Recently, the City of Philadelphia, through Philadelphia’s Department of Licenses and Inspections, violated the confidentiality requirements of any License To Carry Firearms (LTCF) application, with its new web application which allowed for disclosure of any LTCF applicant’s information where the applicant was denied, revoked, or appealed. While I didn’t have an opportunity to review the site before the Gun Permit Section was taken down, it would not surprise me that approved licensee information was also disclosed. Several articles were posted, originally with the applicants names and addresses being depicted (as disclosed by the City), but late redacted once the City removed the Gun Permit section from the site.
Victor Fiorillo originally posted an article here, wherein he copied the name, address and information relating to the denial, revocation, or appeal, which the City website provided. He states that by 9:30 AM on August 15th, the Gun Permit information was removed. By 1:30PM, he reported, “L&I spokesperson Maura Kennedy confirms that the information was removed from the city’s website at the request of the police department. The police referred me to the mayor’s office, and the mayor’s office says it is reviewing the matter.”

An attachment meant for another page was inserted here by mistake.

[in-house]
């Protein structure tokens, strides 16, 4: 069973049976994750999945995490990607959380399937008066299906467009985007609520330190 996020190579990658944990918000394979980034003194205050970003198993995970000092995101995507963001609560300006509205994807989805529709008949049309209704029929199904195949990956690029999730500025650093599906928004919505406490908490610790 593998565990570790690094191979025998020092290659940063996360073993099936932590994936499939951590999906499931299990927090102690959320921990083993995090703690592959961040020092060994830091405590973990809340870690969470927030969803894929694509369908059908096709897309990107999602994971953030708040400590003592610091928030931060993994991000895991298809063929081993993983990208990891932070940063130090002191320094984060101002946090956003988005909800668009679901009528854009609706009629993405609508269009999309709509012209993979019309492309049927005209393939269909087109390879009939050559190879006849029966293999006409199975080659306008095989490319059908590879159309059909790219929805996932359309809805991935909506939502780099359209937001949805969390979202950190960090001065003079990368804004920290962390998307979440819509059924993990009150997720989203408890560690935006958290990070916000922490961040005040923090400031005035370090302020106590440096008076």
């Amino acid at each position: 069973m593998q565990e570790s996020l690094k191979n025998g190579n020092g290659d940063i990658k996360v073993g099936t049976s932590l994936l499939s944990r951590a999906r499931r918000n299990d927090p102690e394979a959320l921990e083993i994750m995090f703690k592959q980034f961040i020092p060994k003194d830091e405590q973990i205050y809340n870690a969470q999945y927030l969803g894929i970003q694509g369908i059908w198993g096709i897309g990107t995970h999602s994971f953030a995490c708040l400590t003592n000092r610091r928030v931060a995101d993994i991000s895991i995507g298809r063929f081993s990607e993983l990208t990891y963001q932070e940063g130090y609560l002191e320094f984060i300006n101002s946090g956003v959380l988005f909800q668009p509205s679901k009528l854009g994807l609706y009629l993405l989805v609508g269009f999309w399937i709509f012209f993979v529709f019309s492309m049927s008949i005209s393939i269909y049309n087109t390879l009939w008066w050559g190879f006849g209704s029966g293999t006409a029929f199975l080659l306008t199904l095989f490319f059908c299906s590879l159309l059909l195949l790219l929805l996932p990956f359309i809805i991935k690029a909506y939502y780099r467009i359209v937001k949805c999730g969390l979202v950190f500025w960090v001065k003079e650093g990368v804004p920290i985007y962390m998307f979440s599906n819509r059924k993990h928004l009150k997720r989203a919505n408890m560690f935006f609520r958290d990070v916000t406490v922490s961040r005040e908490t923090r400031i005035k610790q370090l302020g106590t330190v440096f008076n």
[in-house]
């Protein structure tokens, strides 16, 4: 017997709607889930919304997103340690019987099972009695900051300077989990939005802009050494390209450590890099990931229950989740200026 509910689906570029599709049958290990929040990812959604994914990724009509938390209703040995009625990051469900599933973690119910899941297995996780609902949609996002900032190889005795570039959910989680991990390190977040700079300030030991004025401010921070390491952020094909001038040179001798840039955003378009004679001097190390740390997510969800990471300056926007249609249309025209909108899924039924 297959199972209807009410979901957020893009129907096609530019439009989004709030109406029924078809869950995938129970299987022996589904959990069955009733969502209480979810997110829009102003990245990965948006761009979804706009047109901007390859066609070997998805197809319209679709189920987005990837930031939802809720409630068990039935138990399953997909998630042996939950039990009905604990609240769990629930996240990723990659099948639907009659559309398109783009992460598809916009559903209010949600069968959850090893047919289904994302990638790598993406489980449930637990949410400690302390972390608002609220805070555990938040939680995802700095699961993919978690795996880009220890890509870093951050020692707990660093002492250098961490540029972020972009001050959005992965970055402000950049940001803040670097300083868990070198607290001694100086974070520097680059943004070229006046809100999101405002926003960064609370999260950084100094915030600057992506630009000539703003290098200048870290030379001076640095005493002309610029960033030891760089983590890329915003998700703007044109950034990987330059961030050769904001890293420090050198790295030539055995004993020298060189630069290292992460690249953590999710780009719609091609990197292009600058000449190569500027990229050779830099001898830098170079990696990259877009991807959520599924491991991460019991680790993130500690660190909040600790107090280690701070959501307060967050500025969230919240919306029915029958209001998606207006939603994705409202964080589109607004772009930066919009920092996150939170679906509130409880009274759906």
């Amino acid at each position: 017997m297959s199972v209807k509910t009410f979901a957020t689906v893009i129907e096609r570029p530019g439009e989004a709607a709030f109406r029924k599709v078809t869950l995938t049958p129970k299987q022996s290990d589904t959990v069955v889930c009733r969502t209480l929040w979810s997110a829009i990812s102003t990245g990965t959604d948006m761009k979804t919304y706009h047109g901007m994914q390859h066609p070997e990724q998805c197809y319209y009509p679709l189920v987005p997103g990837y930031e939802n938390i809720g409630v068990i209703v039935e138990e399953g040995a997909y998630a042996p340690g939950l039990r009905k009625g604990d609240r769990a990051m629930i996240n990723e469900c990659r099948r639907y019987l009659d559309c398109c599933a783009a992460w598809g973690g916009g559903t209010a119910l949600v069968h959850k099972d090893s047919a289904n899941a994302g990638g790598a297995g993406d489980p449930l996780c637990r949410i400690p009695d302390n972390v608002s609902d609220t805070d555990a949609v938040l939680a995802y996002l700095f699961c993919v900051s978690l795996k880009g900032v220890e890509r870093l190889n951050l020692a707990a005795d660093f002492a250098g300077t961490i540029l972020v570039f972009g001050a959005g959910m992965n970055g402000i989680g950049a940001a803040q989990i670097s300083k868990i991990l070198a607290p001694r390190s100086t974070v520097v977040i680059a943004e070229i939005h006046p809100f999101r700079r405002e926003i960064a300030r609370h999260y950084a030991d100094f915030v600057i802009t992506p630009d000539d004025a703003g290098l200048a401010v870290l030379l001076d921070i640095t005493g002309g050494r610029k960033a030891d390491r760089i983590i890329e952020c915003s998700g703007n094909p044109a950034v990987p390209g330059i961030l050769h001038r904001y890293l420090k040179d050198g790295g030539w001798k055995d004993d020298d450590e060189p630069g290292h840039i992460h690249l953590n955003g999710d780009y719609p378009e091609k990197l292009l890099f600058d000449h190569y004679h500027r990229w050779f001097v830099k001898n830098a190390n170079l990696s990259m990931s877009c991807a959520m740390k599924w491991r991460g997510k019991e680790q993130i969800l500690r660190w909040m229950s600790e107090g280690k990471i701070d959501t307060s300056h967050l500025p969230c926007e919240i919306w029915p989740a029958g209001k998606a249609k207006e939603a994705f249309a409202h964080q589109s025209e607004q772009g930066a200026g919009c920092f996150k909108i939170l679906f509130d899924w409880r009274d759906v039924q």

By 4:40PM, he wrote “Mark McDonald from the mayor’s press office called with the following explanation: ‘The legal department has determined that this is public information. Its publication is legal. An individual who is denied a permit and files an appeal, that person has waived their right to confidentiality. All that said, within the government, there is a concern about the propriety of publishing the information, and so we’re looking at this again. On the one hand, city government wants to be transparent and believes in the concept of open data. Access to information makes for strong citizenry and effective government. But on the other hand, there are public safety concerns with regard to this information. Perhaps some of it should be redacted, although we haven’t made a conclusion that way. We’ll work toward a decision to whether this stuff gets put back up.'”
Then, at 5:45, he posted ” In light of concerns over public safety and in light of the fact that the city has removed Internet access to the information pending a policy review, we have redacted all names and addresses from this article.”
This is another blatant violation of Pennsylvania’s Uniform Firearms Act by the City of Philadelphia. We are preparing a group of plaintiffs to file suit against the City of Philadelphia. If you know that your information was disclosed or have ever applied for an LTCF in Philadelphia and been denied, had your license revoked, or otherwise appealed a decision relating to your LTCF, please call us today so that we can discuss your options. It is time to end the games played by the City of Philadelphia.